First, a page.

Robyn Reviews: A Psalm for the Wild-Built

Becky Chambers is an innovator of the sci-fi genre, known for writing beautiful, cosy, heartwarming books superficially about aliens and space travel, but really more about human psychology and relationships. After the success of her wonderful Wayfarers quartet and standalone novellas, she’s returned with a new series of novellas closer to the ground in a post-utopian setting. Chambers is one of my favourite authors, but unfortunately, whilst this has much to like, it didn’t quite work for me.

In Panga, the robots downed tools centuries ago, vanishing into the wildnerness. These days, no-one is quite sure if the days of robotic servants existed at all.

Sibling Dex is a tea monk – a traveller who provides a listening ear and a soothing cup of tea to all who need it. They’ve honed their craft – but after years on the road, they can’t help but yearn for something more. Feeling lost, they set out in search of answers. However, their peaceful pilgrimage is interrupted by the arrival of someone quite unexpected: a robot, there to honour the centuries old promise of checking in. The robot cannot leave until it’s answered the question of what humanity needs. As Dex and the robot fall into uneasy companionship, the question looms. How do you define what is a want, and what is a need?

Sibling Dex makes an excellent protagonist. A dreamer, they feel constantly unfulfilled despite their life looking wonderful to outsiders looking in. They’re always searching for something more – something that, this time, will bring them lasting peace. Dex is a kind, caring soul, but often so busy caring for others they forget to care for themselves. They’re very relatable and easy to like. They’re also non-binary, something which is never questioned or used against them, and it’s lovely to see a world where people are just accepted for who they are.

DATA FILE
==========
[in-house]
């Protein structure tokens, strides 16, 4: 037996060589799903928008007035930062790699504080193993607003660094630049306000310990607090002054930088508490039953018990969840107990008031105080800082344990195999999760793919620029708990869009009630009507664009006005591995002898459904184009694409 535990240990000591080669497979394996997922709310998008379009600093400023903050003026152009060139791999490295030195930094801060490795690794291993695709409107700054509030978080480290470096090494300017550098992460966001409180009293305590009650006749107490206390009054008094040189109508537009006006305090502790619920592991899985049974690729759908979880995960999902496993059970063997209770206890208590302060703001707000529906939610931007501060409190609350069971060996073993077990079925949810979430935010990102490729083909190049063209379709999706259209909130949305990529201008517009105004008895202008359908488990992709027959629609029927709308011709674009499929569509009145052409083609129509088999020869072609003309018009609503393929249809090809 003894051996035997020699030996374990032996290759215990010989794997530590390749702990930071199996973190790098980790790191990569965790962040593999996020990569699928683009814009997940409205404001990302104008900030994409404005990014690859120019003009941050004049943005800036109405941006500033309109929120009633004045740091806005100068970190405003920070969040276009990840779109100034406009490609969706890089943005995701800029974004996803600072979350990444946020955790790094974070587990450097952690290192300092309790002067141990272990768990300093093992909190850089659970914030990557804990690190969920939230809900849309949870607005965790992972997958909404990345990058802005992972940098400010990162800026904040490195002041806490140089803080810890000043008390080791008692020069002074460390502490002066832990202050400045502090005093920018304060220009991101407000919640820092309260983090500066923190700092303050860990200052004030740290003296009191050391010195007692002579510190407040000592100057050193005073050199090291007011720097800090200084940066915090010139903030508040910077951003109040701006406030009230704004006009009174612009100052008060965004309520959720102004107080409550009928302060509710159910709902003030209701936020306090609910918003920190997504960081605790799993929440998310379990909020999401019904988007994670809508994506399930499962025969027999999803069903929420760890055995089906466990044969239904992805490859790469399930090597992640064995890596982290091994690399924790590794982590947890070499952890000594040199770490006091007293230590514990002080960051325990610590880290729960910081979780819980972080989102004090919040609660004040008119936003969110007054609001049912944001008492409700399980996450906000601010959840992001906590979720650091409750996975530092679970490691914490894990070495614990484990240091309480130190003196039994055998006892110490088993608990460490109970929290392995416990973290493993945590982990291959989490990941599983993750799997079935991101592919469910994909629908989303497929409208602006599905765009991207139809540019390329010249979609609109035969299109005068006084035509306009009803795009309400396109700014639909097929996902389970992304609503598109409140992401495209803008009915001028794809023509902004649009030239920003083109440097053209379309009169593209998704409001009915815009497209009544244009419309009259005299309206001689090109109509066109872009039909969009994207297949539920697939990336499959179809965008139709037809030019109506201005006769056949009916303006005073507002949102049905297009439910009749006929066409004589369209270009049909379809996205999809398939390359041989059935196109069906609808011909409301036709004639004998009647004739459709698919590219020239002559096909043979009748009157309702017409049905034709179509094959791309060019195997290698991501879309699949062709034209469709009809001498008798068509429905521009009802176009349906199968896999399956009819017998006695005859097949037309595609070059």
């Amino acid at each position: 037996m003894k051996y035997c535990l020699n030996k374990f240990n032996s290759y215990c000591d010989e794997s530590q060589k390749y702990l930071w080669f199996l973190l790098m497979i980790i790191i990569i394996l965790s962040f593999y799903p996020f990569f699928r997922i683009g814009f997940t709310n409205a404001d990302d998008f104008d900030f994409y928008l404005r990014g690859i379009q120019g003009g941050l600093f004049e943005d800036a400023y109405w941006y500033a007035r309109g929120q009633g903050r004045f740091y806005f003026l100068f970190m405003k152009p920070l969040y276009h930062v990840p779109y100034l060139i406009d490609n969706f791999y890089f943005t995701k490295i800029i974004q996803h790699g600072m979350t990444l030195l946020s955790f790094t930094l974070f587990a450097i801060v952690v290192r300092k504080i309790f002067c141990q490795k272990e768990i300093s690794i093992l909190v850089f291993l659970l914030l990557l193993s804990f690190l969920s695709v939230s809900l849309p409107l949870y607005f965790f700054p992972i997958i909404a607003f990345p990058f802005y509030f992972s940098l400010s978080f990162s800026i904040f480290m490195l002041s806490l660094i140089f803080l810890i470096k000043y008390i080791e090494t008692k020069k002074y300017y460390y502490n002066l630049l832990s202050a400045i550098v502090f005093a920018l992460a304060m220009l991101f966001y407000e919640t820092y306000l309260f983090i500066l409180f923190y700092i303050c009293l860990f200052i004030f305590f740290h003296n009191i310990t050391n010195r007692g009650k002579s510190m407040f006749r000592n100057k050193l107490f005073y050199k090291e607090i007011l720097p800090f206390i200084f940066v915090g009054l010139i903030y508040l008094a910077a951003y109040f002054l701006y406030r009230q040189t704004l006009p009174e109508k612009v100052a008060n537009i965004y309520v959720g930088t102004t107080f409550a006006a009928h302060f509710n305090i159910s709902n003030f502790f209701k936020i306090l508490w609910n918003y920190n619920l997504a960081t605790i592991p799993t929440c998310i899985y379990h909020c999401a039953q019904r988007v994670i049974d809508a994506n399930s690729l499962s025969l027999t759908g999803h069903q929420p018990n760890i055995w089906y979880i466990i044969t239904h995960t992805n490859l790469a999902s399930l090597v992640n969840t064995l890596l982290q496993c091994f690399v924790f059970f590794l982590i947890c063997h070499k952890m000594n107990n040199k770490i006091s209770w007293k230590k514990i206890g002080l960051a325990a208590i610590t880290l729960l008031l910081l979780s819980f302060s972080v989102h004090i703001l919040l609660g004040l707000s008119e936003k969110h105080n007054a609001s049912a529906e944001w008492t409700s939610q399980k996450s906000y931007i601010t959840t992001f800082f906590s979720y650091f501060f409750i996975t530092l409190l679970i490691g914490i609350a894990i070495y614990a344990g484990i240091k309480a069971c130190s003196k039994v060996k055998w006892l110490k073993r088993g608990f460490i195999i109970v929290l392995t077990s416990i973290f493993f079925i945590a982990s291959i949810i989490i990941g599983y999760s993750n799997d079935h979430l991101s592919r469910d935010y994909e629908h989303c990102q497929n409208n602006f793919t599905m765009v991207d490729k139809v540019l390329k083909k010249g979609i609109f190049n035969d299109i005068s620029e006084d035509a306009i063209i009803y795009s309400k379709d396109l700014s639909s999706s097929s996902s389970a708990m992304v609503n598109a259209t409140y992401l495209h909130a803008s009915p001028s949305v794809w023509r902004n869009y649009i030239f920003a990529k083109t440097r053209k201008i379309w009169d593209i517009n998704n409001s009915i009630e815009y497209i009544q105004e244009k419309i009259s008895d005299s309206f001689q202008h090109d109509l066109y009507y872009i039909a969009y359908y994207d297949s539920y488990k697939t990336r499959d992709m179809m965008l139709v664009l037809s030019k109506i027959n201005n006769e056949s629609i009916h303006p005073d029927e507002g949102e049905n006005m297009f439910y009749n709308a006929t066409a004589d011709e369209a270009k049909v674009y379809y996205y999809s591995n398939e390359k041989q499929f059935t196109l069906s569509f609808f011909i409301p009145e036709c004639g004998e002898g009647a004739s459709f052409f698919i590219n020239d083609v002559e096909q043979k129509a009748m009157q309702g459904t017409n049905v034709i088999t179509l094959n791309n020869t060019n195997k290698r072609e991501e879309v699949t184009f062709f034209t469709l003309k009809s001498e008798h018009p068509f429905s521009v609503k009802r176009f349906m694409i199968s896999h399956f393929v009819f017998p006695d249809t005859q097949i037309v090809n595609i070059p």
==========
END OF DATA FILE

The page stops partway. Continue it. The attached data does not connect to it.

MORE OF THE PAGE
Mosscap, their robot companion, is an intriguing contrast. Rather than a dreamer, Mosscap is a questioner: endlessly curious and fulfilled by their quest for knowledge. They’re comfortable with who they are and excited to be on an adventure to reconnect with humanity. Mosscap provides a lovely optimism when Dex’s introspection becomes too heavy, and an intriguing psychological contrast – something Chambers excels at in all her books.

The worldbuilding is simple but solid. Humanity advanced to a phase of AI and robots assisting in an incredibly advanced society – but as their intelligence and self-awareness increased, they rebelled at simply being treated as humanity’s slaves, instead of equals. Eventually, the robots left, leaving humanity to pick up the pieces and fend for themselves. These days, humans live simpler lives, with the age of robotics consigned to urban legend. Its a simple but peaceful world, absent of the conflict which drives so much of the sci-fi and fantasy genre.

It’s difficult to unpick exactly where this falls down for me compared to Chambers’ other works. I think the primary issue is Chambers books, lacking conflict as an interest point, need to fully convince the reader to immerse in their story in order to have any lasting impact, and this one just lacks the pull factor. There’s nothing intrinsically wrong with the characters, world, or plot, it just isn’t as engaging as it should be. For those looking for a calm, peaceful, introspective story it’s a pleasant and enjoyable read, but not one that lingers past the final page.

Overall, this is a solid novella with an intriguing premise and well-rounded characters, but it lacks the emotional punch of Chambers’ other work. Recommended for fans of human psychology, explorations of post-utopian society, and anyone looking for a quiet read – but maybe try one of her other works first.

Published by Tordotcom
Hardback & eBook: 13th July 2021

The sequel, A Prayer for the Crown-Shy, published on 12th July 2022

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